Keyera helps students stretch as leaders

$150,000 gift honours Peter Lougheed's impact

Lindsay Penner - 25 September 2018

In a 2017 blog post, Isabella de Goeij remembers walking through Parque Central in Cunén, Guatemala, and being followed by a little boy. "Vamos a ver tu cámara," he said. She politely responded "no" - aware that if she bent down to show him her camera, he would likely run off with it. The boy grabbed her arm and started begging for quetzales (Guatemalan currency). De Goeij tried to break free. "I looked into his eyes and saw a mixture of anger and desperation," she writes.

At the time, de Goeij, now a fifth-year student at the University of Alberta's Augustana Campus, was on a "stretch experience" - a self-directed learning project required of all Peter Lougheed Leadership College scholars. De Goeij's stretch experience took her to Cunén, where she taught English pronunciation at the Colegio Mixto Bilingüe Intercultural, a small Guatemalan school that emphasizes traditional Mayan language and cultural education.

De Goeij, who hails from Wetaskiwin, Alta., said her time in Cunén was "eye opening and life altering. Everyday life there is so different from back home."

Her transformative experience was made possible by Keyera Corp., whose $150,000 donation supports core programming in the Peter Lougheed Leadership College at the U of A. Lougheed scholars learn leadership development through interdisciplinary courses, mentorship and collaborative workshops.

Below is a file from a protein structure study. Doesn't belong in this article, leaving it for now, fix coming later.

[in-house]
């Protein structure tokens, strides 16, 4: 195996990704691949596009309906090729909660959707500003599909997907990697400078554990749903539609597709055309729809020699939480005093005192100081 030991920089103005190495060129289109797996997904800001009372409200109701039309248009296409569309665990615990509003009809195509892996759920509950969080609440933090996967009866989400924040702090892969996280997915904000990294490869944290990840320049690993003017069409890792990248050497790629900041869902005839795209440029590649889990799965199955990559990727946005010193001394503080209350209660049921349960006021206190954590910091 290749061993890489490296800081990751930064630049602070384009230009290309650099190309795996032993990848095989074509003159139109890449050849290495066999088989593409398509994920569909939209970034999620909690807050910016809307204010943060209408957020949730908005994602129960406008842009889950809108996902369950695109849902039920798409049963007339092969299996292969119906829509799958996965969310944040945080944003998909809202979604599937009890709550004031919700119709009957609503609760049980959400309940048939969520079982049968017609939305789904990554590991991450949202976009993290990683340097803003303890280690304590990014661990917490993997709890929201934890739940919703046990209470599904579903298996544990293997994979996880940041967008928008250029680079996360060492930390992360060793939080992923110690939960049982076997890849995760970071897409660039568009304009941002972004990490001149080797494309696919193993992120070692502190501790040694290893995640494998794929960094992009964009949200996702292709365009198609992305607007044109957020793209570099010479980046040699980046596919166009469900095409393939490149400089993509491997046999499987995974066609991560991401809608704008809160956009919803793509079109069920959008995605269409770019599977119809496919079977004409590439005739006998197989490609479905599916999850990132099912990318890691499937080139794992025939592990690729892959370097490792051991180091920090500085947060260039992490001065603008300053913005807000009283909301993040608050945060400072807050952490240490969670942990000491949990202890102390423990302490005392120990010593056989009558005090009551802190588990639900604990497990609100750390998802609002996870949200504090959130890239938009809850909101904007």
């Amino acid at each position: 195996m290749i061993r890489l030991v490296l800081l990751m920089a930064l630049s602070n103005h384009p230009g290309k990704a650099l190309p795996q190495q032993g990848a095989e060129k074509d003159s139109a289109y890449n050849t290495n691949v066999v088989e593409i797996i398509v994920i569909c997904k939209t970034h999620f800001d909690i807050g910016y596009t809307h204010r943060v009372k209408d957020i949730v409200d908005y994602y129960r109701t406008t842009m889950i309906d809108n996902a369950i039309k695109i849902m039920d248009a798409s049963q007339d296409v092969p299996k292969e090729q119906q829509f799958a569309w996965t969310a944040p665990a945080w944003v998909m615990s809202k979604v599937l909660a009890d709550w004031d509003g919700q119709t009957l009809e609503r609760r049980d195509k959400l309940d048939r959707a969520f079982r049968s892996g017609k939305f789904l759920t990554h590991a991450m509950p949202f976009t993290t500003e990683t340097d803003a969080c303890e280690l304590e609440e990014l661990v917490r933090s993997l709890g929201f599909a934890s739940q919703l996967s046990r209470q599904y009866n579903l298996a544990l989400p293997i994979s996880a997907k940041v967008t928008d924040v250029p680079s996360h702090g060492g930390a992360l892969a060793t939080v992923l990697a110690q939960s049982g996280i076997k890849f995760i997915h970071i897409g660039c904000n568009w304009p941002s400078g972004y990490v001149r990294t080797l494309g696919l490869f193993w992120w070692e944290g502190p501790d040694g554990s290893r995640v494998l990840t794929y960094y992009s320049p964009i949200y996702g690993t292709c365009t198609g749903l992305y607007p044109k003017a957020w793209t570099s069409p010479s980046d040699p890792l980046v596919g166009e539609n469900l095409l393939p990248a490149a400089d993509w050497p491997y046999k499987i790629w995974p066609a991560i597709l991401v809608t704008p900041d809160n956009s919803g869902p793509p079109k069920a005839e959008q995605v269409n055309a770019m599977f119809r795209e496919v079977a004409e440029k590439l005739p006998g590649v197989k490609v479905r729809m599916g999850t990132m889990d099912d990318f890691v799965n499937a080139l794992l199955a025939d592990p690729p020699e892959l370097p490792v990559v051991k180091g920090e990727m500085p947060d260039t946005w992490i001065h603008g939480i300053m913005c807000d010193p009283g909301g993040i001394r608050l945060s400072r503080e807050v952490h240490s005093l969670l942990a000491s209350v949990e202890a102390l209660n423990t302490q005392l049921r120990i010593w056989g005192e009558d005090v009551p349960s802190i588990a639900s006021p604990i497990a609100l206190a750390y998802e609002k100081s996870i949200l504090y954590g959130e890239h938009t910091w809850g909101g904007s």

Keyera's gift to the leadership college honours the legacy of the Honourable Peter Lougheed, who served as chairman of Keyera's board of directors for nine years until his passing in 2012. "Lougheed's passion and vision were instrumental in shaping Keyera's business," says Sarah Wilson Cook, manager of communications and community investment for Keyera. "Students like Isabella embody the kind of community leadership Lougheed inspired and Keyera stands for. They will go on to make a positive impact in our communities and around the world."

De Goeij's "stretch experience" in Guatemala took the self-proclaimed "born and raised farm girl" well outside her comfort zone. Alone in another country and with only basic Spanish language skills, she had no choice but to become more independent. She faced unexpected challenges, from sickness and wild dog bites, to earthquakes and volcanic eruptions. "There were times where all I wanted to do was book a flight back home," she says.

The experience also helped dispel some of de Goeij's cultural assumptions. She realized the fears she had - about the young boy in the market, for example - were based on her personal biases. "Even though the people here have so little, they give so much," she says.

The people of Cunén, including her homestay family, made the challenges of living there worthwhile. In the end, she found it easy to connect despite language barriers. "There are kind people everywhere in our world," she says. "You can find them simply by opening up and offering a smile."